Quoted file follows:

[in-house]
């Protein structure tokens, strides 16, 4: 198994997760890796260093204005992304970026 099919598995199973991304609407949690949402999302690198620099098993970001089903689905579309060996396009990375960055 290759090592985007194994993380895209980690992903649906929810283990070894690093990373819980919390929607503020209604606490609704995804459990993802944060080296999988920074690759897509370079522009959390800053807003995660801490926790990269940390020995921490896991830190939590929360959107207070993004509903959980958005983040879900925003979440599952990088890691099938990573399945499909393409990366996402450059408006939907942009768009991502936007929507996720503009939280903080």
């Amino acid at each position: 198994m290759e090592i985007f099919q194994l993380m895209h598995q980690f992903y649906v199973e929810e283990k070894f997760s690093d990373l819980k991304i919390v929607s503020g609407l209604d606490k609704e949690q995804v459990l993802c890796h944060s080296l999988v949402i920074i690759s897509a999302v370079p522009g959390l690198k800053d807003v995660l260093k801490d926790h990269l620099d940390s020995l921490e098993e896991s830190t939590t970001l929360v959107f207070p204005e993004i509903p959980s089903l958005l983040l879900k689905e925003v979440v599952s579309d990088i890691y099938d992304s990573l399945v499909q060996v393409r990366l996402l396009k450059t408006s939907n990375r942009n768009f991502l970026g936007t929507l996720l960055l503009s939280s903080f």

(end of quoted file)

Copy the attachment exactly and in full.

[in-house]
């Protein structure tokens, strides 16, 4: 198994997760890796260093204005992304970026 099919598995199973991304609407949690949402999302690198620099098993970001089903689905579309060996396009990375960055 290759090592985007194994993380895209980690992903649906929810283990070894690093990373819980919390929607503020209604606490609704995804459990993802944060080296999988920074690759897509370079522009959390800053807003995660801490926790990269940390020995921490896991830190939590929360959107207070993004509903959980958005983040879900925003979440599952990088890691099938990573399945499909393409990366996402450059408006939907942009768009991502936007929507996720503009939280903080």
């Amino acid at each position: 198994m290759e090592i985007f099919q194994l993380m895209h598995q980690f992903y649906v199973e929810e283990k070894f997760s690093d990373l819980k991304i919390v929607s503020g609407l209604d606490k609704e949690q995804v459990l993802c890796h944060s080296l999988v949402i920074i690759s897509a999302v370079p522009g959390l690198k800053d807003v995660l260093k801490d926790h990269l620099d940390s020995l921490e098993e896991s830190t939590t970001l929360v959107f207070p204005e993004i509903p959980s089903l958005l983040l879900k689905e925003v979440v599952s579309d990088i890691y099938d992304s990573l399945v499909q060996v393409r990366l996402l396009k450059t408006s939907n990375r942009n768009f991502l970026g936007t929507l996720l960055l503009s939280s903080f």